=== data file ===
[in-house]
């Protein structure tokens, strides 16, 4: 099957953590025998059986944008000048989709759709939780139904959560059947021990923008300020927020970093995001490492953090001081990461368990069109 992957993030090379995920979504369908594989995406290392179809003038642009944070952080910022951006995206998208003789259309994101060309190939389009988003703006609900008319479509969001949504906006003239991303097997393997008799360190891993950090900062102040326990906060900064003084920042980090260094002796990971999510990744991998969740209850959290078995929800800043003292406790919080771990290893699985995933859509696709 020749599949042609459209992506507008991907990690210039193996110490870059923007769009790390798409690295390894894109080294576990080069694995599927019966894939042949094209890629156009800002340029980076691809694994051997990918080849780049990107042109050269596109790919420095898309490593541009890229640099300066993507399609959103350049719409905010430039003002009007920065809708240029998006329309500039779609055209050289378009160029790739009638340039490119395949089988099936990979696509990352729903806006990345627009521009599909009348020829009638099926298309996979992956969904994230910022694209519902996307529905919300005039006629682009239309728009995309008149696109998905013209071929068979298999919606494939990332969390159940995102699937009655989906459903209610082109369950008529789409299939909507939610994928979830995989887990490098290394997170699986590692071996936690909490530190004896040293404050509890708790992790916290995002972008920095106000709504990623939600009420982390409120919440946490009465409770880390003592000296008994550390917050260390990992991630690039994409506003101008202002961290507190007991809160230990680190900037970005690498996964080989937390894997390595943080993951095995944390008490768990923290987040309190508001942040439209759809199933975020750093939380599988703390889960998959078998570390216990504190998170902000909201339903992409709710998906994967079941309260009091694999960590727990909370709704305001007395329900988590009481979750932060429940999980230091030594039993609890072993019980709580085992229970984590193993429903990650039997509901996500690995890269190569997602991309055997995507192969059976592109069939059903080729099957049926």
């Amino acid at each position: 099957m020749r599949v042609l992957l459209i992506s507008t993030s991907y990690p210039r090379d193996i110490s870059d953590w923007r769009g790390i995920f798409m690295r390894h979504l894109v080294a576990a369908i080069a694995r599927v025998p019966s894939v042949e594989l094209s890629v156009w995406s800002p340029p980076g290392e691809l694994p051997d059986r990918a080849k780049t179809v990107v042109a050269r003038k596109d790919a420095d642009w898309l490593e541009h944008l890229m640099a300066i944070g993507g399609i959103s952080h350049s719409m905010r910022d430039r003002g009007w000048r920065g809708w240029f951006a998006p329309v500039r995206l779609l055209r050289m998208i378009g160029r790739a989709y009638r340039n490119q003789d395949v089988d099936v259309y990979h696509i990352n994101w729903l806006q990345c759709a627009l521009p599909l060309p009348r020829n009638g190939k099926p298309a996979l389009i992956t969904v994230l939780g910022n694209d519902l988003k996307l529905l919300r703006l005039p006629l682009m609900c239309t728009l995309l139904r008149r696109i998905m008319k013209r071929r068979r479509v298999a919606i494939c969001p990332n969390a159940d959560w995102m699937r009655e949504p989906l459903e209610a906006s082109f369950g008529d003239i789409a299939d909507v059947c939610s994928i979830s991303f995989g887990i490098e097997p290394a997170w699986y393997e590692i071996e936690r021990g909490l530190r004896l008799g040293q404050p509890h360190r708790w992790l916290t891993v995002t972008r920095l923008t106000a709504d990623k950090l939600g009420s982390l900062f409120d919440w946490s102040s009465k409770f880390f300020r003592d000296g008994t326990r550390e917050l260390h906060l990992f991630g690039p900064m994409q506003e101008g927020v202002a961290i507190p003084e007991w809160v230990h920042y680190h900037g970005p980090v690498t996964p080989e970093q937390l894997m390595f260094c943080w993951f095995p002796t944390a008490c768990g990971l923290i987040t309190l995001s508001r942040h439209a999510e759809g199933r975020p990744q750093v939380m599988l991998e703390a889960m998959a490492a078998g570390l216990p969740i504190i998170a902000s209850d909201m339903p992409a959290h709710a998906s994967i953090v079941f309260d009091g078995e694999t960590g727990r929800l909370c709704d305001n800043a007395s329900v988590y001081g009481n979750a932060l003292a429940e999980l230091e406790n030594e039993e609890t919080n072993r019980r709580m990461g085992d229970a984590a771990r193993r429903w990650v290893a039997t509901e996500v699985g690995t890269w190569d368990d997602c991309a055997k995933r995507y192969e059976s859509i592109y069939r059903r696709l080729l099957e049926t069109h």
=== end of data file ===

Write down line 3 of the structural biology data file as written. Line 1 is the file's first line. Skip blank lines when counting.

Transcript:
């Amino acid at each position: 099957m020749r599949v042609l992957l459209i992506s507008t993030s991907y990690p210039r090379d193996i110490s870059d953590w923007r769009g790390i995920f798409m690295r390894h979504l894109v080294a576990a369908i080069a694995r599927v025998p019966s894939v042949e594989l094209s890629v156009w995406s800002p340029p980076g290392e691809l694994p051997d059986r990918a080849k780049t179809v990107v042109a050269r003038k596109d790919a420095d642009w898309l490593e541009h944008l890229m640099a300066i944070g993507g399609i959103s952080h350049s719409m905010r910022d430039r003002g009007w000048r920065g809708w240029f951006a998006p329309v500039r995206l779609l055209r050289m998208i378009g160029r790739a989709y009638r340039n490119q003789d395949v089988d099936v259309y990979h696509i990352n994101w729903l806006q990345c759709a627009l521009p599909l060309p009348r020829n009638g190939k099926p298309a996979l389009i992956t969904v994230l939780g910022n694209d519902l988003k996307l529905l919300r703006l005039p006629l682009m609900c239309t728009l995309l139904r008149r696109i998905m008319k013209r071929r068979r479509v298999a919606i494939c969001p990332n969390a159940d959560w995102m699937r009655e949504p989906l459903e209610a906006s082109f369950g008529d003239i789409a299939d909507v059947c939610s994928i979830s991303f995989g887990i490098e097997p290394a997170w699986y393997e590692i071996e936690r021990g909490l530190r004896l008799g040293q404050p509890h360190r708790w992790l916290t891993v995002t972008r920095l923008t106000a709504d990623k950090l939600g009420s982390l900062f409120d919440w946490s102040s009465k409770f880390f300020r003592d000296g008994t326990r550390e917050l260390h906060l990992f991630g690039p900064m994409q506003e101008g927020v202002a961290i507190p003084e007991w809160v230990h920042y680190h900037g970005p980090v690498t996964p080989e970093q937390l894997m390595f260094c943080w993951f095995p002796t944390a008490c768990g990971l923290i987040t309190l995001s508001r942040h439209a999510e759809g199933r975020p990744q750093v939380m599988l991998e703390a889960m998959a490492a078998g570390l216990p969740i504190i998170a902000s209850d909201m339903p992409a959290h709710a998906s994967i953090v079941f309260d009091g078995e694999t960590g727990r929800l909370c709704d305001n800043a007395s329900v988590y001081g009481n979750a932060l003292a429940e999980l230091e406790n030594e039993e609890t919080n072993r019980r709580m990461g085992d229970a984590a771990r193993r429903w990650v290893a039997t509901e996500v699985g690995t890269w190569d368990d997602c991309a055997k995933r995507y192969e059976s859509i592109y069939r059903r696709l080729l099957e049926t069109h």